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Information technologies used in a new system for the diagnosis of cancer

By 26 de January de 2006November 18th, 2020No Comments
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Information technologies used in a new system for the diagnosis of cancer

A European consortium coordinated by the enterprise , with its head-offices at the Parc Científic de Barcelona , will set up an innovative decision-support system (DSS) for the diagnosis of cancer. This new tool will allow the unification and classification of information available in hospitals around the world with the aim to improve the diagnosis and prognosis of brain tumours.

For three years, approximately twenty specialists from European universities, hospitals and SMEs will work together in the European project “Agent-based Distributed Decision Support System for Brain Tumour Diagnosis and Prognosis (HealthAgents)”, thereby bringing the know-how and technology required to build the new system. This project, which was launched today during a plenary session in the Antoni Caparrós Auditorium of the PCB, is included in the VI Framework Programme of the European Union and is supported by funding of 4 million euros. The director of MicroArt, Magí Lluch, has stated that “through this initiative, we will build a network through which to exchange worldwide clinical data with the objective to address one of the most pernicious diseases of our time, cancer”.

For the development of this system, to develop a global dataset, specialists will use local databases throughout Europe that hold information stored anonymously and securely. These data will include information such as the biochemical composition of tissues and the genomic profile, determined using DNA microarrays. To improve the results obtained by the DDS, the network will grant bona-fide access to organizations in return for their contributions of clinical data.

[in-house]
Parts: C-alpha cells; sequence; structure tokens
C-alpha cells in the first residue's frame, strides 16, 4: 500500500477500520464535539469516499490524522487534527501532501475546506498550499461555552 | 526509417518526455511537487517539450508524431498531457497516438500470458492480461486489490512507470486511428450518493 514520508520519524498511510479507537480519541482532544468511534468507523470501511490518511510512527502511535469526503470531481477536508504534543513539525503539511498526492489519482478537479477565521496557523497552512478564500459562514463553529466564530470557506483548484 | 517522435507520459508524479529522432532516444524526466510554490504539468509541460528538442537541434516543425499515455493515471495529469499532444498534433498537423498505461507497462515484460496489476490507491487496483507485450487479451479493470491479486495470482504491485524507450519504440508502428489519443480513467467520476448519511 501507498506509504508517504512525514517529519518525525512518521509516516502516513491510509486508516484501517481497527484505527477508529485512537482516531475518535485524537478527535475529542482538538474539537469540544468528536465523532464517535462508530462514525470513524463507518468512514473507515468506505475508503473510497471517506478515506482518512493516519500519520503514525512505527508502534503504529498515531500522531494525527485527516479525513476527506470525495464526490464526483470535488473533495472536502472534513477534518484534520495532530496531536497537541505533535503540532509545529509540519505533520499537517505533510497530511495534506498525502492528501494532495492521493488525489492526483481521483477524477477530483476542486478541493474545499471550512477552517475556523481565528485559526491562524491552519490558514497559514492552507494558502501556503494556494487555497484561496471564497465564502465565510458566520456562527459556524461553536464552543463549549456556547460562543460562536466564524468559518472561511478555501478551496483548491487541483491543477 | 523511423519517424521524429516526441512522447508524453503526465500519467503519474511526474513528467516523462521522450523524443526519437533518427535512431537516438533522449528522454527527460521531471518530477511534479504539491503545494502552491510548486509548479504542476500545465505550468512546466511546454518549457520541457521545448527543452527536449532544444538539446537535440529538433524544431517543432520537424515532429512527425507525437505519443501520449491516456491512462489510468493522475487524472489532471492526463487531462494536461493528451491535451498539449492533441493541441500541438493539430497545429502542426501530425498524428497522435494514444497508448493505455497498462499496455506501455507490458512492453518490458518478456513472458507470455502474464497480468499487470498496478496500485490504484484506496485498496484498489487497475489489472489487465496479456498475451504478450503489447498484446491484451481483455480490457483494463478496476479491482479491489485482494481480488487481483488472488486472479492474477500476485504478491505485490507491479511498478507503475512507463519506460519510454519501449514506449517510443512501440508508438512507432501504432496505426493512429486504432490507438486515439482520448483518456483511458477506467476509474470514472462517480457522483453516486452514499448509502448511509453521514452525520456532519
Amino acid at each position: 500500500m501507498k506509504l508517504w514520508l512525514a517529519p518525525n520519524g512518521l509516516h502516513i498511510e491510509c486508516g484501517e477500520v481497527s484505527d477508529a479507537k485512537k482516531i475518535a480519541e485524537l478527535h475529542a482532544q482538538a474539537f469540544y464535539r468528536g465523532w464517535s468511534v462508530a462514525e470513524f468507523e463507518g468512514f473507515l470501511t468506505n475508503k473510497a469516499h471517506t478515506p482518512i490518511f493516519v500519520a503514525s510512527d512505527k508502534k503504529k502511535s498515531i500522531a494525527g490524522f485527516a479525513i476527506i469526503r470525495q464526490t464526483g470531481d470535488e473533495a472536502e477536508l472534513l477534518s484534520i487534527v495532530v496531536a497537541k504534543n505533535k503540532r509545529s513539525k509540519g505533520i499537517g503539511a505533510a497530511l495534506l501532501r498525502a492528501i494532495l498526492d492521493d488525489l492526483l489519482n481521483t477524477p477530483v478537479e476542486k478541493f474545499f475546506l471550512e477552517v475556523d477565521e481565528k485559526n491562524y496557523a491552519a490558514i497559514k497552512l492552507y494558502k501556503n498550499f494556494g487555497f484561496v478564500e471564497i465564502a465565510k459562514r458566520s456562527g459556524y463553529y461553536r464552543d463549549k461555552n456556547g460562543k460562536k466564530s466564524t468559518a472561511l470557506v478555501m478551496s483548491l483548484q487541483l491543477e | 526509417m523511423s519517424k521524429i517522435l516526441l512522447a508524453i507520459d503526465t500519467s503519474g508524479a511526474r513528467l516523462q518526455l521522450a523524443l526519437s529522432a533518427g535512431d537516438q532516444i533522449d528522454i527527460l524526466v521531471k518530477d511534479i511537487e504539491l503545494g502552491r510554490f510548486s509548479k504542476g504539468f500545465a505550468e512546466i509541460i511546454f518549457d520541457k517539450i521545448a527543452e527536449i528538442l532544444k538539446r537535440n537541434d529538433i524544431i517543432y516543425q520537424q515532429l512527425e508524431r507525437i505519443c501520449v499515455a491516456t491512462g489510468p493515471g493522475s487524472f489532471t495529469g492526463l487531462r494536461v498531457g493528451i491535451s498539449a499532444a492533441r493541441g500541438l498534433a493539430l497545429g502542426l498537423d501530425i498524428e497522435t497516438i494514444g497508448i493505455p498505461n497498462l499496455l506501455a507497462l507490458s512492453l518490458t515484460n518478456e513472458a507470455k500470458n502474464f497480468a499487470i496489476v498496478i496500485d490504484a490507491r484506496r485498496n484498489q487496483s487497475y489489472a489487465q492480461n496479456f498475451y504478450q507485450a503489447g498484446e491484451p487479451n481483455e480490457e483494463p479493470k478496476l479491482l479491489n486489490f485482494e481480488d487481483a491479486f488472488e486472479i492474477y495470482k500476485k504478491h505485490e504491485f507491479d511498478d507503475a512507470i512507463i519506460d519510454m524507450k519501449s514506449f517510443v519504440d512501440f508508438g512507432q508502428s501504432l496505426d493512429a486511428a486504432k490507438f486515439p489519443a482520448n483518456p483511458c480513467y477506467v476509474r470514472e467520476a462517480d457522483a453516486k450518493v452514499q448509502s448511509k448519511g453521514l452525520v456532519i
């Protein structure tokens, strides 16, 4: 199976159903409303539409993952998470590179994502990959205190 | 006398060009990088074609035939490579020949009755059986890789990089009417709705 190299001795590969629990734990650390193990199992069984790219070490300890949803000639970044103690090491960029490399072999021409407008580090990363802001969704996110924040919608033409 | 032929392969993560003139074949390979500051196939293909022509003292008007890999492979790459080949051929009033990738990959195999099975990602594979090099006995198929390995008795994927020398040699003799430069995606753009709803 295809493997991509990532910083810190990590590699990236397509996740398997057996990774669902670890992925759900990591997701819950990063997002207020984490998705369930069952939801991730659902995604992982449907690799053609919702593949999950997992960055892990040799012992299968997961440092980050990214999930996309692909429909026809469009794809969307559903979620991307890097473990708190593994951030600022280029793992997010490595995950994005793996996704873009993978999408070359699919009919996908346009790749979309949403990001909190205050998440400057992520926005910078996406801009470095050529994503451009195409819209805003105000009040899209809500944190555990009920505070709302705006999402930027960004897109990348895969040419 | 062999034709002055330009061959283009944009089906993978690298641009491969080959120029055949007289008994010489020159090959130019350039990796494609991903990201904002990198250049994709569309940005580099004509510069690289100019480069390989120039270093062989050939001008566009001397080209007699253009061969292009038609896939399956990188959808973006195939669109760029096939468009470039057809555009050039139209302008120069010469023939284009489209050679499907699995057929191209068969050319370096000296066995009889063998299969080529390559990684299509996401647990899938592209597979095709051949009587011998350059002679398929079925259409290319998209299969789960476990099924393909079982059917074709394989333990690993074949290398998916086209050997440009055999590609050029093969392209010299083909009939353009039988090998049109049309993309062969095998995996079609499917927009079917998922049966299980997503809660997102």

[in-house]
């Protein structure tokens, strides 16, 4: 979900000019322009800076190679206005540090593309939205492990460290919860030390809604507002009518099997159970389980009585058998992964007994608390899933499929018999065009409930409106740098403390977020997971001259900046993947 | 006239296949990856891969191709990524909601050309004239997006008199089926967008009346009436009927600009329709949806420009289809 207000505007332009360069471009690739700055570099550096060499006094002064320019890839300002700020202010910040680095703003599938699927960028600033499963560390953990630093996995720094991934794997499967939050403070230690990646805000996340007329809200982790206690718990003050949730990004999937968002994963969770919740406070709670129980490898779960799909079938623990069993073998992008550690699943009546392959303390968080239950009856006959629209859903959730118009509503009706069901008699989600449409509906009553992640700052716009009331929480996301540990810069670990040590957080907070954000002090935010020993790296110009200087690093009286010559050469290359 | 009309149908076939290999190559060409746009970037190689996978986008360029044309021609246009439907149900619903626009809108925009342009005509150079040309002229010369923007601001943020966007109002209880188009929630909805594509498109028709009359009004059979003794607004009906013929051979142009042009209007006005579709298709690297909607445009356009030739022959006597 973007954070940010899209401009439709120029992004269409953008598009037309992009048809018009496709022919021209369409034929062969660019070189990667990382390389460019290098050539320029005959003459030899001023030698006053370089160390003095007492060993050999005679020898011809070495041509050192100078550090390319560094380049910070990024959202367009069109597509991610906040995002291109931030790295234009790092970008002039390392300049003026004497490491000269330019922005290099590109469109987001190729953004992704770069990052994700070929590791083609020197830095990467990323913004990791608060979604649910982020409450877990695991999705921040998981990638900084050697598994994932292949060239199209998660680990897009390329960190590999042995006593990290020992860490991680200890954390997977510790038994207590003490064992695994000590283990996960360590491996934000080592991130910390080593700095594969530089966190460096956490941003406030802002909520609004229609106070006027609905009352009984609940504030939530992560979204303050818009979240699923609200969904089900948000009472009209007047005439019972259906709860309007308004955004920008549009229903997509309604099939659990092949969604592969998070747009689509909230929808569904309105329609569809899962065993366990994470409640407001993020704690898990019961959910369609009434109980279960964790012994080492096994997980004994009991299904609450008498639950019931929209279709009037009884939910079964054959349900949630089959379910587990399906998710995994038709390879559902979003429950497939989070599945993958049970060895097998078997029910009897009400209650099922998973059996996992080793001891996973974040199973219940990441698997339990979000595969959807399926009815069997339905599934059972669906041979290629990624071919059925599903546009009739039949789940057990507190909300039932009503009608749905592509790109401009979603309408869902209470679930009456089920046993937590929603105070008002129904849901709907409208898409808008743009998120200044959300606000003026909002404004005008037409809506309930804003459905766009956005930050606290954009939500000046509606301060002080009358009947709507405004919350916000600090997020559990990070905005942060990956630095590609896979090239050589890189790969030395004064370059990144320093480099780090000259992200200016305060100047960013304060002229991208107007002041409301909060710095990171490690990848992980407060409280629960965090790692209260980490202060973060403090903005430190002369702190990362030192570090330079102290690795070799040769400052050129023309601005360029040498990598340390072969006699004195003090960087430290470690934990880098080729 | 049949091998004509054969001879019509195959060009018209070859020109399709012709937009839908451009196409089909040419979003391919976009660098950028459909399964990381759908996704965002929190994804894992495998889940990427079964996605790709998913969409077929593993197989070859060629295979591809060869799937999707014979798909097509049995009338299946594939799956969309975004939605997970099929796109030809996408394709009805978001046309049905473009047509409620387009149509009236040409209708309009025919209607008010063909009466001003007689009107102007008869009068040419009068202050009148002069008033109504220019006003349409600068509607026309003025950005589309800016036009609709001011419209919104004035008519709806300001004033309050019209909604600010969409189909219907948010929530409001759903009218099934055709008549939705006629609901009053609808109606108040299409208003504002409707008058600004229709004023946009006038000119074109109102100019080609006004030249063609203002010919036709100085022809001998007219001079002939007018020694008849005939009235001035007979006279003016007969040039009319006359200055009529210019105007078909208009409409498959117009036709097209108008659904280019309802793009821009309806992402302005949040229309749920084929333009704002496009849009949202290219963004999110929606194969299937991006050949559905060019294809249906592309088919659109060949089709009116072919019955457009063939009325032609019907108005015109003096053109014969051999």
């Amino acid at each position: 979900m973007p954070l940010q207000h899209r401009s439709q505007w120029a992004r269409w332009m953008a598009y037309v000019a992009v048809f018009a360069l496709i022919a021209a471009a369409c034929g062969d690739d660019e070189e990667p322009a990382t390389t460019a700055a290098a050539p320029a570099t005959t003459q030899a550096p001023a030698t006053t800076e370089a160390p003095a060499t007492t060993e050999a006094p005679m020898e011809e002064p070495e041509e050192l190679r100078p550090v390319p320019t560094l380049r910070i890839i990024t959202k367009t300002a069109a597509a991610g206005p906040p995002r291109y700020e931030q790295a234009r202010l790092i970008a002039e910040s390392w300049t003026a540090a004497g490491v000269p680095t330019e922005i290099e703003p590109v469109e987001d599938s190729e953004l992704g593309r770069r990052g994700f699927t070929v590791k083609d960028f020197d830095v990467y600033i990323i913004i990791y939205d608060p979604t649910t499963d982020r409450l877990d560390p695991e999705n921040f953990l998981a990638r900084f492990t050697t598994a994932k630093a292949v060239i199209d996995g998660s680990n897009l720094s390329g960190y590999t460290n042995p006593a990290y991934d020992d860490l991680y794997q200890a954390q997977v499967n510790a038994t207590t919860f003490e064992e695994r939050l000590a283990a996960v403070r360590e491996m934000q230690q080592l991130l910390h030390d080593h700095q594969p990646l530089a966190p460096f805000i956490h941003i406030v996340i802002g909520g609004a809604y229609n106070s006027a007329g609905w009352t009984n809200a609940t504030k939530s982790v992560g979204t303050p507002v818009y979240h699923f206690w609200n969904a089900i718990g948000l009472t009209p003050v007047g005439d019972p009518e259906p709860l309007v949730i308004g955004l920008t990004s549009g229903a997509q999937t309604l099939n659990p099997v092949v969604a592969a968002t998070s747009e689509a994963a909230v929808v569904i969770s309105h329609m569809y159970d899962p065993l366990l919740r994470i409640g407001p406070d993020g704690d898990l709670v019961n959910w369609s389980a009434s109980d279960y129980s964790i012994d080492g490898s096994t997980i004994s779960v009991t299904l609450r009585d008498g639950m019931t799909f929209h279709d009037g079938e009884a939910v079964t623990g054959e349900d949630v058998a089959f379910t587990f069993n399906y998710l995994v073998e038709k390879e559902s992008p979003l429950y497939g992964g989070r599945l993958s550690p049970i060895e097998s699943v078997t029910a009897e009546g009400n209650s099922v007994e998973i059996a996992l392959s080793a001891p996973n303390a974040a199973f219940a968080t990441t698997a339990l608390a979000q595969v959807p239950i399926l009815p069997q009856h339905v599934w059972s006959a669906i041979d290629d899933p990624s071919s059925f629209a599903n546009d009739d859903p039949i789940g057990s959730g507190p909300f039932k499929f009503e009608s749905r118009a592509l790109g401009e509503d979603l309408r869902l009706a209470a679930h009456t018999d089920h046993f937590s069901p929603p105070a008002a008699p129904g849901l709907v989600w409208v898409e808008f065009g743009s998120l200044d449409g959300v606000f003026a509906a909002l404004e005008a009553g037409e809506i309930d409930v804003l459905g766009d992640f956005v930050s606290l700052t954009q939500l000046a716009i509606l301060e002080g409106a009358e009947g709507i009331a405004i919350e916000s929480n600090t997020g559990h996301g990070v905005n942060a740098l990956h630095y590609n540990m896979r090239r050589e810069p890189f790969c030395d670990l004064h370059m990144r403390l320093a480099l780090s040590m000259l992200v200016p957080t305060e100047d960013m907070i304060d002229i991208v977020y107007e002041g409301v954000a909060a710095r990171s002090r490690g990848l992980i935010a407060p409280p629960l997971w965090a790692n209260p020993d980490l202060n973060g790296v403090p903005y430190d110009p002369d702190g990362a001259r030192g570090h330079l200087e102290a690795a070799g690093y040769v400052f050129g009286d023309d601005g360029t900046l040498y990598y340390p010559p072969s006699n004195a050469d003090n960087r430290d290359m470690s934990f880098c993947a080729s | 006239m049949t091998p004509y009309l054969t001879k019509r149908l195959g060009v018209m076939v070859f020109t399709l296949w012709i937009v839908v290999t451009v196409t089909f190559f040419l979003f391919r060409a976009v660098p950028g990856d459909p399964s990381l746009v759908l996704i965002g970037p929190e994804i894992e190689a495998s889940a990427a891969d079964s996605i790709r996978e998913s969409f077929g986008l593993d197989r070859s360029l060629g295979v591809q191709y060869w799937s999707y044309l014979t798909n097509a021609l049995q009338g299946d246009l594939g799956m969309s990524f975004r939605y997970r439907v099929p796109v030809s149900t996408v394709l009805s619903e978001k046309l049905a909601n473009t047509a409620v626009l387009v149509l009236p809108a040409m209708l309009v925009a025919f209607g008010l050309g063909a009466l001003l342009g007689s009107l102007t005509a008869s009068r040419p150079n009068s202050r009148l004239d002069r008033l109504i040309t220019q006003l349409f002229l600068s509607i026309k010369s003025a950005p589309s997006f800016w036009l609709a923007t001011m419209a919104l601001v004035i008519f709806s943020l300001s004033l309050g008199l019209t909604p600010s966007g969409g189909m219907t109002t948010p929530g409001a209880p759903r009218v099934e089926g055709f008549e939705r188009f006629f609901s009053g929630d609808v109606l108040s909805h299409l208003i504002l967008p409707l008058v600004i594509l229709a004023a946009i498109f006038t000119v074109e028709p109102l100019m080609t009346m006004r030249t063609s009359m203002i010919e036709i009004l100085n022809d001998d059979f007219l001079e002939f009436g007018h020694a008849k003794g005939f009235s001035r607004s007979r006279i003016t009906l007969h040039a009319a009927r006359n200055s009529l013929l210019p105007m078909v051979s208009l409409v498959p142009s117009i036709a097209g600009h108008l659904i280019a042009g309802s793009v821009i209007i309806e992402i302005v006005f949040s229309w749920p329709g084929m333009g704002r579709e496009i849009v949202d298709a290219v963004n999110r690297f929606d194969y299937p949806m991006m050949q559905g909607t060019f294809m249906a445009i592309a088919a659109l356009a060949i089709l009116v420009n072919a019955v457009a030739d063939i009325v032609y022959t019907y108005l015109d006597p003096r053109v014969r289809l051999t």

The project will be structured around “intelligent agents”. These are information processing tools that form part of the network and to which certain objectives are assigned. Each agent operates independently and establishes negotiations, thus achieving the objectives. The cooperation of these agents allows the most complex issues in brain tumour diagnosis to be addressed. To fulfil the goals, the system will apply advanced data mining techniques to extract information.

The distributed nature of these data will allow users to observe local policies of privacy and confidentiality regarding the sharing of information and will also allow them access to all the data provided by collaborating centres. The new grid of interconnected databases will allow the design of centres targeted at specific patient populations.

In addition to MicroArt, this project also involves the Universitat Autònoma de Barcelona, which, through professor Carles Arús, headed a previous and highly related project (INTERPRET); the Universitat de València, present leader of the eTumour project for the development of a system with medical objectives similar to HealthAgents and in which MicroArt also participates; the Instituto de Aplicaciones de las Tecnologías de la Información y de las Comunicaciones Avanzadas-ITACA, in Valencia; the enterprise Pharma Quality Europe, in Italy; the Catholic University of Leuven, in Belgium, and the Universities of Birmingham, Edinburgh and Southampton, in the UK.